The risk-on move at the beginning of September showed that equity markets are more focused on (positive) trade developments and central bank support than on growth concerns. We believe that equities can continue to grind higher in the coming months and we maintain an overweight to the asset class, especially as some encouraging developments on trade could help. Nonetheless, volatility and quick reversals in risk appetite are unlikely to disappear.
The recent sector pivot showed that undervalued sectors can benefit in a higher rates environment, but we do not see this as a sustainable scenario for now. As such, we believe that more defensive sectors will continue to do well, even if they underperform over short periods, as investor caution persists. We prefer developed markets over emerging markets that remain more vulnerable to trade tensions. We expect US markets to perform better over the medium term, but European markets could benefit from ECB support and any hint of a German fiscal stimulus package or Brexit deal.
Valuations are not cheap, but they remain more attractive than fixed income. Nonetheless, we believe that some earnings growth will be needed as we enter the Q3 earnings season. Expectations have been downcast, lowering the bar for positive surprises.
We believe that sovereign yields are likely to trade in a broad range around current levels, and could even drift somewhat higher again in the next few months on better trade news, higher inflation, or markets adjusting to reduced expectations for Fed easing.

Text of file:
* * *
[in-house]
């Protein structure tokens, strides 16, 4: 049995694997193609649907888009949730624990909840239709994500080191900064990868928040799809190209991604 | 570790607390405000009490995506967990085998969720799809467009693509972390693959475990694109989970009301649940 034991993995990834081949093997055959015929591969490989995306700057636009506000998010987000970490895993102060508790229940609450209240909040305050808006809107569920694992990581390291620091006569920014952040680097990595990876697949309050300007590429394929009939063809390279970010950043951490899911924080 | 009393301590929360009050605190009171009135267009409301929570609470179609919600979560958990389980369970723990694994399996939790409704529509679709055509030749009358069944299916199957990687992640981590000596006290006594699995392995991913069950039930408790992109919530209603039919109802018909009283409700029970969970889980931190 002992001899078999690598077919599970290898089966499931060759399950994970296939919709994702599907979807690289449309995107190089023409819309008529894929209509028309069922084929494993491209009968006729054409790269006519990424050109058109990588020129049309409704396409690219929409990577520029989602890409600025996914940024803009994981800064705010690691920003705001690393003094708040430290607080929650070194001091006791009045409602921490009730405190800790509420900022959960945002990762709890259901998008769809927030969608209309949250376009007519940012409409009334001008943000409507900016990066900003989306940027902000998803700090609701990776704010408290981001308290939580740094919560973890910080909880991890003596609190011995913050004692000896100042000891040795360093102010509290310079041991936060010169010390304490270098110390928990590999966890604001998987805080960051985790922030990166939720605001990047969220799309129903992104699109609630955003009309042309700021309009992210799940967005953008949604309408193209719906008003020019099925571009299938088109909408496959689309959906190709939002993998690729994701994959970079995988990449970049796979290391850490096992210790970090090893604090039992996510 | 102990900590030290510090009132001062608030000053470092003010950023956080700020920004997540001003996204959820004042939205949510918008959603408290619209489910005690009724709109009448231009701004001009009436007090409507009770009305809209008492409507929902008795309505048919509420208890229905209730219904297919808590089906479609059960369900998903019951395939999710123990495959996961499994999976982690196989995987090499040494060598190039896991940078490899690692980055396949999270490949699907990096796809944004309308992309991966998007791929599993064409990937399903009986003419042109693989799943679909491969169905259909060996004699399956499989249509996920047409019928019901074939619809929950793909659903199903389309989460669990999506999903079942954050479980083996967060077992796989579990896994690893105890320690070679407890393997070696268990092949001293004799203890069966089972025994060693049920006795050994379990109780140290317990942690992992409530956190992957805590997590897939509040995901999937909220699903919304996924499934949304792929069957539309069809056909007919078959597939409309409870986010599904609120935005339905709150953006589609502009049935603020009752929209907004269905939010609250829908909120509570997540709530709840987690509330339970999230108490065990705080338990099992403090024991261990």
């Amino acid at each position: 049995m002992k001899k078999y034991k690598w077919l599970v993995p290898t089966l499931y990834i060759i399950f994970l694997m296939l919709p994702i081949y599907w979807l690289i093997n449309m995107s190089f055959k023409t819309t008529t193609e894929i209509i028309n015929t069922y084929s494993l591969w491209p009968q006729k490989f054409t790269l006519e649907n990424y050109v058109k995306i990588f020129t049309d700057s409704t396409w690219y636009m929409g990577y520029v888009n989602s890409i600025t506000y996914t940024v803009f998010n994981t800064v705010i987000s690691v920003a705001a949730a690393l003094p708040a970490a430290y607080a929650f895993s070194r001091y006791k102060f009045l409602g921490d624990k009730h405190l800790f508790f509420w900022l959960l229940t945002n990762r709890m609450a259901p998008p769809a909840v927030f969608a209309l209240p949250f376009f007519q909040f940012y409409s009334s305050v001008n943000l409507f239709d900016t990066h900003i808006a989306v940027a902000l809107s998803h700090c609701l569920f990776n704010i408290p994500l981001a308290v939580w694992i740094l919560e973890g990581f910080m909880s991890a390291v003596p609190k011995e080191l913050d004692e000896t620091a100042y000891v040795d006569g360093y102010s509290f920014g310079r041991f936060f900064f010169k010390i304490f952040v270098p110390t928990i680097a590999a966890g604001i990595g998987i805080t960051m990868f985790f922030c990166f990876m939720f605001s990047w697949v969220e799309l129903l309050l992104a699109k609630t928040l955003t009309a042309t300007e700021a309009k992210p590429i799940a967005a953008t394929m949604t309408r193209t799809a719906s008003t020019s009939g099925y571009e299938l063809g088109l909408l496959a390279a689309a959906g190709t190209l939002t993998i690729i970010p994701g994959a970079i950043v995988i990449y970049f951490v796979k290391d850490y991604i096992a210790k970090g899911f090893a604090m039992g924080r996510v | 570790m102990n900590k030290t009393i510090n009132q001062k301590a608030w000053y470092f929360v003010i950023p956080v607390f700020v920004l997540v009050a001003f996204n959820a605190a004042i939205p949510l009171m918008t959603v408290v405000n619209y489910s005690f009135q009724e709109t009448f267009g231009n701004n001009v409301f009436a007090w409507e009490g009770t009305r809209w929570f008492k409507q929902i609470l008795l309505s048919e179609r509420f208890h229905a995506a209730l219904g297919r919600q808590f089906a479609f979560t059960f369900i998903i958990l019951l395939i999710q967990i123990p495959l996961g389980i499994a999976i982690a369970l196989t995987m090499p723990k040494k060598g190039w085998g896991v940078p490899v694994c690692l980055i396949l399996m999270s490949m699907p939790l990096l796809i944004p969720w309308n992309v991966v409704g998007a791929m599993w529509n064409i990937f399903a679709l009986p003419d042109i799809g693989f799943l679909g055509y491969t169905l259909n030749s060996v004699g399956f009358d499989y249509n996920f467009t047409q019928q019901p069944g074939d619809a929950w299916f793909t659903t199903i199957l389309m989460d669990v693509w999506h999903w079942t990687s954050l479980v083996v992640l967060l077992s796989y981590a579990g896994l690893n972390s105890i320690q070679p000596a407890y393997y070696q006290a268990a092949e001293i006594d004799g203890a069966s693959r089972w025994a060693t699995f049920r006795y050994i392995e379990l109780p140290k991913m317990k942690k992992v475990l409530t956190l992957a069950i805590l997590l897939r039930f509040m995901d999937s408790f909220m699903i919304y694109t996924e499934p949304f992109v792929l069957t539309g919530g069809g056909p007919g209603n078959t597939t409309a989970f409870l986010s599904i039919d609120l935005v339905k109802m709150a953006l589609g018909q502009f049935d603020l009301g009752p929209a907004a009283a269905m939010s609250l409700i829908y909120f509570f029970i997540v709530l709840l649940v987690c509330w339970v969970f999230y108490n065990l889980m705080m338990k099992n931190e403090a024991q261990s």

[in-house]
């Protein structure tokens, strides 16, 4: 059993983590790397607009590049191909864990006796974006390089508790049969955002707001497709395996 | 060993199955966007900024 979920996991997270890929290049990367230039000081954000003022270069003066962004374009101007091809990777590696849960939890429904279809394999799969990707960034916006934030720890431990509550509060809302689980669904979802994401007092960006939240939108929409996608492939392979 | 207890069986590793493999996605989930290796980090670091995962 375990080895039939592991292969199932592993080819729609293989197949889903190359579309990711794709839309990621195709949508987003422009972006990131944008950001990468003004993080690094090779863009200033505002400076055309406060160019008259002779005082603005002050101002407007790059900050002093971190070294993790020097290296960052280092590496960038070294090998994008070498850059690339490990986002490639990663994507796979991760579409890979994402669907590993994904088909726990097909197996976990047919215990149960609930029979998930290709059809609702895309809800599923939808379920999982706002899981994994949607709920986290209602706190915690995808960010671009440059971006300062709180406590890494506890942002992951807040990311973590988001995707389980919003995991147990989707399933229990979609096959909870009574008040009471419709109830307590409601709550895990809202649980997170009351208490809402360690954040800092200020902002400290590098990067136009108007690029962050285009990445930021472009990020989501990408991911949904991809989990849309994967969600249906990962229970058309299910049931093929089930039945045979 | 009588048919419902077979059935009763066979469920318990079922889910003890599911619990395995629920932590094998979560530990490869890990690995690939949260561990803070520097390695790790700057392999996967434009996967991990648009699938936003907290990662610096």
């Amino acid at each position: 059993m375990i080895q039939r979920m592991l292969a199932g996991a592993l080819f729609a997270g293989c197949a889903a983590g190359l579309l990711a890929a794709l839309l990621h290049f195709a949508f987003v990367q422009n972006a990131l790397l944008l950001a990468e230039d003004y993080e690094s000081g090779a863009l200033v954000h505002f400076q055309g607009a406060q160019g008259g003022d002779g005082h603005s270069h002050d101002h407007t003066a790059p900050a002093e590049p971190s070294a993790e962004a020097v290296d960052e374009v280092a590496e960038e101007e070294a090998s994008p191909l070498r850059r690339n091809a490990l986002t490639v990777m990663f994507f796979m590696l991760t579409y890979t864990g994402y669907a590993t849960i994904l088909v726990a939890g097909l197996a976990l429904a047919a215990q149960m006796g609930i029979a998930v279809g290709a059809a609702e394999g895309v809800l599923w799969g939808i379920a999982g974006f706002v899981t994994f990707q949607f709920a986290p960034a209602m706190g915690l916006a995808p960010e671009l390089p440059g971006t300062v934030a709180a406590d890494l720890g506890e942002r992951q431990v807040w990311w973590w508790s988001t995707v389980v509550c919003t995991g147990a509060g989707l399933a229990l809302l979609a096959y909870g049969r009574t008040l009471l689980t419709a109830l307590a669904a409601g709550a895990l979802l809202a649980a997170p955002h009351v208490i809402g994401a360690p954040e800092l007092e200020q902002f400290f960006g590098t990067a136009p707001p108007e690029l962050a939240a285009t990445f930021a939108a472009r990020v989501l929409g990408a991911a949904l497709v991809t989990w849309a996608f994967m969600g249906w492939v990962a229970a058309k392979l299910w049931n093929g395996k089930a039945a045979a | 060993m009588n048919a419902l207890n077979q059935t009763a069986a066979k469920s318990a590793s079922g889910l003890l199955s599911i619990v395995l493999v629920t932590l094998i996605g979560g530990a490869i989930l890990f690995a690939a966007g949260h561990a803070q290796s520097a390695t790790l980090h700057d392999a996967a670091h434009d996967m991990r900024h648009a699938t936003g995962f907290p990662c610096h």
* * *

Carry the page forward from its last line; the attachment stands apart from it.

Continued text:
We remain below fair value levels, with US 10-year Treasury yields trading around 1.7% and German Bunds around -0.6%, but with ongoing central bank support and little inflation pressures, we do not expect a sharp move upward. Indeed, US impeachment proceedings could even push yields lower in the short term.
Credit spreads have held in relatively well in recent weeks, and should remain contained even if sovereign yields drift higher. High yield has proved more resilient than investment grade in the US, while European Investment Grade (IG) has been stable as well. We remain more comfortable with the IG segment given ongoing growth concerns, though we see no systemic risk on lower ratings for now.
Emerging market debt has held up well given idiosyncratic events. Yield-providing hard currency bonds should remain in demand as long as the US dollar doesn’t strengthen too much. We maintain a preference for US over European sovereigns, and for credit over all sovereigns given valuations and carry.